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It all began when a small group of Canadian experimental filmmakers came together to produce a multi-screen film installation at EXPO ‘67 in Montreal. The installation was part of a competition to create the first truly large-screen film experience. The filmmakers did it by syncing nine projectors together. It was a huge technological challenge. And as they pulled it off, the ambitious team that would one day start the company to be known as IMAX was faced with another question: wasn't there a better way?

The answer, of course, was yes – but there would be many challenges to overcome before getting there. Over the next three years, IMAX technology was born, and its epic camera, projector and domed screen system premiered at the Fuji Pavilion at EXPO '70 in Osaka, Japan.

IMAX’s initial introduction to the public was targeted at a fairly niche set of venues. Purpose-built theatres were designed and placed in museums, science centers and some iconic commercial destinations. The first permanent IMAX projection system was installed at Ontario Place's Cinesphere in Toronto in 1971, where it remains in operation – showing a film about the history of the city. Other locations would show films that matched the nature of the venue – a Grand Canyon exploration, a deep dive under the sea or even a trip into space. Never a stagnant company, IMAX soon expanded further, with the invention of new technology including the IMAX Dome and IMAX 3D.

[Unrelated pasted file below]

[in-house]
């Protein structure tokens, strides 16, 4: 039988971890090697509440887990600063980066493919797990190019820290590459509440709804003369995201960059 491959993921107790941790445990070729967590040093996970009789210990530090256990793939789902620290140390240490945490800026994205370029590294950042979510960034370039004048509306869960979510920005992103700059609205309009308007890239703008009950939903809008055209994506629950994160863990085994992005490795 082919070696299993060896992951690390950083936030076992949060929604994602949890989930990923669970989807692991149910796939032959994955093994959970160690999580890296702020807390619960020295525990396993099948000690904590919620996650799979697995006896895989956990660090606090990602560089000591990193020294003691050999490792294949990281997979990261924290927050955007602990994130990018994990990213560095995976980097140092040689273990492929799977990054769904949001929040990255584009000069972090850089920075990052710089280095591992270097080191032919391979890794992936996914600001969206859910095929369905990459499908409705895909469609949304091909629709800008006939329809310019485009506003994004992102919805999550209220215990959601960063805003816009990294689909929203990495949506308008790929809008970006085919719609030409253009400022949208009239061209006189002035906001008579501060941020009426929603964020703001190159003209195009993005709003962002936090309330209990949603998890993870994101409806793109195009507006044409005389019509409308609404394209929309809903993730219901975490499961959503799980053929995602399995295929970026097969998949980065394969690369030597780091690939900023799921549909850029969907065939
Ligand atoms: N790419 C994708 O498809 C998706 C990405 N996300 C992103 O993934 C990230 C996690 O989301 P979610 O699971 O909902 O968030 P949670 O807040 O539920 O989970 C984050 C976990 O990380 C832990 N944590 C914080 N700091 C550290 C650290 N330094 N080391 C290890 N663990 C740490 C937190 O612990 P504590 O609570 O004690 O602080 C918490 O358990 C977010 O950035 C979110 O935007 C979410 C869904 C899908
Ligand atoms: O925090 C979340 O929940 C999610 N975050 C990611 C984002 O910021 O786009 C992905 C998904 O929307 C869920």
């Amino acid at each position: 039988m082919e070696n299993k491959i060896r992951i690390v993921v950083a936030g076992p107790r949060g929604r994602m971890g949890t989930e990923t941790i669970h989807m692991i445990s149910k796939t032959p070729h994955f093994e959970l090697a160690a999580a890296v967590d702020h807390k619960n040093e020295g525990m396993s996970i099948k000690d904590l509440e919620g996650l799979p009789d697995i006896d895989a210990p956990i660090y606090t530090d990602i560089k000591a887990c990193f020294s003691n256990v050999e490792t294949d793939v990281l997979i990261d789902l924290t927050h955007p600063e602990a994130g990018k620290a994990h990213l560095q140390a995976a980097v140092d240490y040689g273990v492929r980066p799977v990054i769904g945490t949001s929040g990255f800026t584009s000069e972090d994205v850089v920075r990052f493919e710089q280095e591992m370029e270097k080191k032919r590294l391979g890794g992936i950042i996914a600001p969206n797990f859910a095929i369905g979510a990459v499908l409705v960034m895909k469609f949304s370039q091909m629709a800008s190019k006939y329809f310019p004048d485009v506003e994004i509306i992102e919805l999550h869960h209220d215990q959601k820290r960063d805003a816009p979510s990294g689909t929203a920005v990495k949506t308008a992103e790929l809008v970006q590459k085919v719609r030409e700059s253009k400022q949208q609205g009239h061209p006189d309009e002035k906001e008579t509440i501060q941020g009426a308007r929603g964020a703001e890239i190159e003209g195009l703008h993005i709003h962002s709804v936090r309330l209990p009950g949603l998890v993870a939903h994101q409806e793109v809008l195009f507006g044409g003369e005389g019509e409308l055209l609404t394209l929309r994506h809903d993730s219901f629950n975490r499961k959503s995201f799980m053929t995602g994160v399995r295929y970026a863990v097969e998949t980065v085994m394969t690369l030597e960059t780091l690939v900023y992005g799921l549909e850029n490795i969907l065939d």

IMAX went public in 1994, which was around the same time the company began to see the growth potential in Hollywood content. If IMAX could make documentaries of such extraordinary power, why couldn’t it do the same for live-action films? Dipping a toe in, the company built a few theatres in multiplexes across North America (including the first in New York City’s Lincoln Square), but the ambitious new business model soon ran into trouble. Graeme Ferguson and Roman Kroitor, two of the IMAX founders, were still producing a majority of the films being shown on IMAX screens. They and the small handful of other IMAX producers could not make enough IMAX movies to fill all of the available slots in the multiplexes. Meanwhile, Hollywood wouldn’t make IMAX movies until more theatres were built. IMAX faced a classic "chicken and egg" problem.

To solve it, IMAX headed back to the lab and invented a revolutionary new technology called DMR – or Digital Re-mastering. This is the process of turning an already powerful Hollywood movie into a breathtaking IMAX blockbuster. It allowed IMAX to work with directors on dozens of ways to enhance a movie and to change the saturation, contrast, brightness and a score of other variables in virtually every frame. It meant the studios could transform their most exciting movies into even more exciting IMAX movies. The first film to employ this technique was Apollo 13, and it met with tremendous acclaim many months after the movie's original release. After that, Hollywood's romance with IMAX blossomed.

The rest, as they say, is history. Today, IMAX has expanded all over the globe. Its new digital projection and sound systems - combined with a growing blockbuster film slate - are fueling the rapid expansion of the IMAX network in established markets like North America, Western Europe and Japan, as well as emerging markets such as China and Russia. IMAX now works with directors like Christopher Nolan, James Cameron, Tim Burton and Michael Bay to launch movies like Avatar, The Dark Knight Rises, Alice in Wonderland and Transformers: Dark of the Moon.